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Thursday, 26 October 1905

Senator PEARCE - I can quite understand that the quota mentioned in this clause is different from the quota mentioned in the Representation Bill ; but at the same time the necessity for an alteration is brought about by the operation of a clause in that measure.

Senator Millen - Not always.

Senator PEARCE - It provides the only efficient way we can have of knowing when the necessity arises. The others are pure estimates.

Senator Millen - In that case, the quota is determined by population for which an enumeration is necessary, but in this case it is determined by electors who are enrolled.

Senator PEARCE - That is so. At any rate, the population is an indication of the number of electors.

Senator Guthrie - Not necessarily.

Senator PEARCE - Why has the alteration to be brought about? It is because in certain States not the number of electors, but the number of the population has increased. That was' the reason urged for the distribution of seatst and that will be the reason urged inevery case.

Senator Millen - No; in New South Wales another reason was the disproportion between the number of electors in one electorate and the number in another.

Senator PEARCE - According to the statistics I quoted, Victoria is entitled to lose a' member, andNew South Wales to gain a member. That necessitates a distribution of seats. This clause will come into operation when that event takes place. I know that the quota mentioned, in the clause is not the same as the quota which is used to determine whether there shall be a distribution of seats, but the two things are interdependent. Some provision is necessary in order to indicate that this clause comes into operation by reason of the disproportion shown by the enumeration under the Representation Bill. But certainly there is some force in the Minister's objection that unless Senator Millen can suggest suitable words to put in, we should hot create a blank.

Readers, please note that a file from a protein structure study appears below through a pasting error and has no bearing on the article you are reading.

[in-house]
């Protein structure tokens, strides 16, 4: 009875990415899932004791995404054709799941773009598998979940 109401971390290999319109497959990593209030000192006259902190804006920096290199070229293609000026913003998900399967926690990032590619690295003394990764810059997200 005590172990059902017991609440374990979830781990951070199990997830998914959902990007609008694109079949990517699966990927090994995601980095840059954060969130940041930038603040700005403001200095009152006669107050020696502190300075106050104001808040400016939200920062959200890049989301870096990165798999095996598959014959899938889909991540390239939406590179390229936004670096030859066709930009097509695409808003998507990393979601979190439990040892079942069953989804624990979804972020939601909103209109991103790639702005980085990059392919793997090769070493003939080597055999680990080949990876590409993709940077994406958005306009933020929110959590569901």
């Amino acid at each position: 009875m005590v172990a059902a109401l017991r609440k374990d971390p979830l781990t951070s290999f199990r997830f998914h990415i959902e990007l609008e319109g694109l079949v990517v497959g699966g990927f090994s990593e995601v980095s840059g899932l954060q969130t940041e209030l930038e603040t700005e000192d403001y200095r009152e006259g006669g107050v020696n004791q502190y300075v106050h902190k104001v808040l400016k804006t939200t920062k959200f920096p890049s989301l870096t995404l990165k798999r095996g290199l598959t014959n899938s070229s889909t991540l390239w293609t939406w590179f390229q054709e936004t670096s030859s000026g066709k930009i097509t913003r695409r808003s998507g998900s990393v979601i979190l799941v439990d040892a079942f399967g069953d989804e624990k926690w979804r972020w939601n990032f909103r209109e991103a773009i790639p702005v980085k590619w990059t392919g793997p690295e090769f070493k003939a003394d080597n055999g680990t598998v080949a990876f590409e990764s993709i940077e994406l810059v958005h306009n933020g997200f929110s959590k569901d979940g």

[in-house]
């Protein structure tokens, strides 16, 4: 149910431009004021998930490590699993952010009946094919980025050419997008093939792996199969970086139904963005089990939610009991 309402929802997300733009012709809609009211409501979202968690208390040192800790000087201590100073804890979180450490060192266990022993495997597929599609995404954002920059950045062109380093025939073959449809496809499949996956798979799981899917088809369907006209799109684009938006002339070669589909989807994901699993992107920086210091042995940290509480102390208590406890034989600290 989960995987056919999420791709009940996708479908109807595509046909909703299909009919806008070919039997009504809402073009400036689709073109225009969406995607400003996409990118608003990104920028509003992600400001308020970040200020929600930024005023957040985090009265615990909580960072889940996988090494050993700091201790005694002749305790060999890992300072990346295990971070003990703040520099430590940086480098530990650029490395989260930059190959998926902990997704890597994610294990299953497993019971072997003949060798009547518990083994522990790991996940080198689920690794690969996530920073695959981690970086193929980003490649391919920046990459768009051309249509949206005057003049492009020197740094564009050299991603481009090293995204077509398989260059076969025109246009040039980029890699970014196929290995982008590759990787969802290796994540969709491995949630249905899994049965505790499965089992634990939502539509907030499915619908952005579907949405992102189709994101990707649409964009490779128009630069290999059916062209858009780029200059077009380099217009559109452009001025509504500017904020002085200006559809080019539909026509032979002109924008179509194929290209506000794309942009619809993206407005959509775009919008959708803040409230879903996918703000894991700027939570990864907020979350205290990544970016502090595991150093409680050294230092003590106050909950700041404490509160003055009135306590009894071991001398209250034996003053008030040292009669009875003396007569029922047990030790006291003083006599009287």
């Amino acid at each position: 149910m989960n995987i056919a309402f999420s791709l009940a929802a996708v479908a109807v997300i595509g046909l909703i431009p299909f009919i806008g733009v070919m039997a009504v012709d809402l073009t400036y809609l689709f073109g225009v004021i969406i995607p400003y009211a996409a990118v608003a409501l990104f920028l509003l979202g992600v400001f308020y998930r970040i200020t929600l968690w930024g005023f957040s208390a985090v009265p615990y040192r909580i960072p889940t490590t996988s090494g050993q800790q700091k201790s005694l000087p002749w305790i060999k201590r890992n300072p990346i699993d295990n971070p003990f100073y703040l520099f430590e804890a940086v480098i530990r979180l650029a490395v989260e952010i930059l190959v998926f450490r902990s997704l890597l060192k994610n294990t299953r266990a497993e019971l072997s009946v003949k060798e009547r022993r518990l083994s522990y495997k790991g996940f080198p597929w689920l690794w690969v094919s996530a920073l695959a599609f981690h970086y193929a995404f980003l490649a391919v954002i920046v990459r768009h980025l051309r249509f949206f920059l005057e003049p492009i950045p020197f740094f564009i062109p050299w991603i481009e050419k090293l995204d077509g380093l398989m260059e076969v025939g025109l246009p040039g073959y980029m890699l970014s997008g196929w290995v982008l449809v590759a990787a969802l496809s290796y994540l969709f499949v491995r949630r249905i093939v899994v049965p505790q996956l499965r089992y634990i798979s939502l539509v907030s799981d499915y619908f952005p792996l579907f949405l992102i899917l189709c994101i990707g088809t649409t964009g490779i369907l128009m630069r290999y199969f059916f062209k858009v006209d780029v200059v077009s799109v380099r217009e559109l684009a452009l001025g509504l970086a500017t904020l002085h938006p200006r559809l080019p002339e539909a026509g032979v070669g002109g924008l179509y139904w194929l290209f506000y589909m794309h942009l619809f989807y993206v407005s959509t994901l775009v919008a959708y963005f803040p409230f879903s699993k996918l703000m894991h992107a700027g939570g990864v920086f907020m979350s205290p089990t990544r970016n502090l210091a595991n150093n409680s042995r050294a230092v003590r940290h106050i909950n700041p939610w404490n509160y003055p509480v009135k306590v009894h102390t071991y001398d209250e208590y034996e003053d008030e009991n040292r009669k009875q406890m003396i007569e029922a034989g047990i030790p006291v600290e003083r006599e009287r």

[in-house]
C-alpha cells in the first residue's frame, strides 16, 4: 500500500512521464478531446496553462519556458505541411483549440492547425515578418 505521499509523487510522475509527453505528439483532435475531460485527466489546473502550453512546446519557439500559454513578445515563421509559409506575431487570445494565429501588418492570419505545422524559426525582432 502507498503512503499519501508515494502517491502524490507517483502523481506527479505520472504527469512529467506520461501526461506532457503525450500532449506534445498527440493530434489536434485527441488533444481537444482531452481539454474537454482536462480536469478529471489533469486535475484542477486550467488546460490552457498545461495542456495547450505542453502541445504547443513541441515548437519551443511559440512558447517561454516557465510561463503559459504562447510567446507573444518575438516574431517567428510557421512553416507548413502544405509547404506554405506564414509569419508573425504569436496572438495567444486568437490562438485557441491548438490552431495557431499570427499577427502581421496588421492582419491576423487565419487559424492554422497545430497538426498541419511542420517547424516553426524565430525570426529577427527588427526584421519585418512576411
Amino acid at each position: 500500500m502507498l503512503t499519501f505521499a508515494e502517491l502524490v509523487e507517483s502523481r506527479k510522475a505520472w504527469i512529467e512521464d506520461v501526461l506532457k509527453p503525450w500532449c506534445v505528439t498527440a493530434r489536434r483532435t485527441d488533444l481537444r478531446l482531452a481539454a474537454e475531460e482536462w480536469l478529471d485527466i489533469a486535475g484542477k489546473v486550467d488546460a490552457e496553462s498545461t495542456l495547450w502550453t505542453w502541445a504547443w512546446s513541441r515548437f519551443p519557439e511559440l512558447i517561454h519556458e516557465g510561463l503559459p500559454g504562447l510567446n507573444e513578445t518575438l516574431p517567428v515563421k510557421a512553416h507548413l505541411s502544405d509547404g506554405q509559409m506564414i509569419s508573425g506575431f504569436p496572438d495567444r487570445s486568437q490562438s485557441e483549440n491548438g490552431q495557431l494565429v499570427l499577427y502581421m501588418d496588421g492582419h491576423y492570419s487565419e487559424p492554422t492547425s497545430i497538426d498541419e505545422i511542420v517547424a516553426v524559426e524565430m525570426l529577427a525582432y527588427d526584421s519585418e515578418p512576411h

Senator MILLEN(New South Wales). - Senator Keating affirms that any one can determine, when the necessity arises for ascertaining the quota, by watching the drift of population. Standing on a pinnacle, it may be possible to look all over Tasmania and see where the copulation has drifted. ButI ask honorable senators who come here from the States on the mainland if any one of them, even with the most intimate knowledge of country districts, can tell with any degree of definiteness whether population is flowing from or to an electorate? It is possible to determine that population is drifting into Western Australia because we have sources of information. But it is not possible, by mere observation, to determine whether the quota within the State is varying. How is that quota obtained? It is obtained by dividing the number of electors on the roll by the number of members which the State is entitled to return to the other House. That cannot be done by observation. It is not such a stupendous task' that we should hesitate to say that it shall not be undertaken frequently. Thechief electoral officer has lying upon his table the electoral rolls for the States. He will be in a position to know at any time exactly how many electors there are in a State, because under this Bill the rolls will undergo constant revision. All he will have to do will be to divide the number of electors by the number of members which the State is entitled to return in order to ascertain . the quota. He can then turn to the rolls to see if any electorates fall above or below the quota, and if so whether to a greater or lesser extent than the margin. The work is not stupendous. But how can any one know that it ought to' be done un less the figures are worked out? No one can say whether the population has drifted from one part of the Commonwealth to another without making a calculation. What I ask is that at certain periods an actual calculation shall be made to determine whether or not the quota has been preserved. It appears to me that it does not matter how frequently the quota is determined. If after inquiry it appears that the quota remains the same as it was twelve months ago, there is no necessity for action. But if there has been a change, there is a necessity for it. I admit at once that I would like to link this proposal with the RepresentationBill. . But it is difficult for me to do that. I think it is an obligation upon the Ministry, if the sense of the Committee is expressed, to make use of the draftsmen which they have behind them, and to put the provision into proper shape; If the Committee approves of my proposal, it should be for the Government to draft such an amendment as will make it link in with the Representation Bill.

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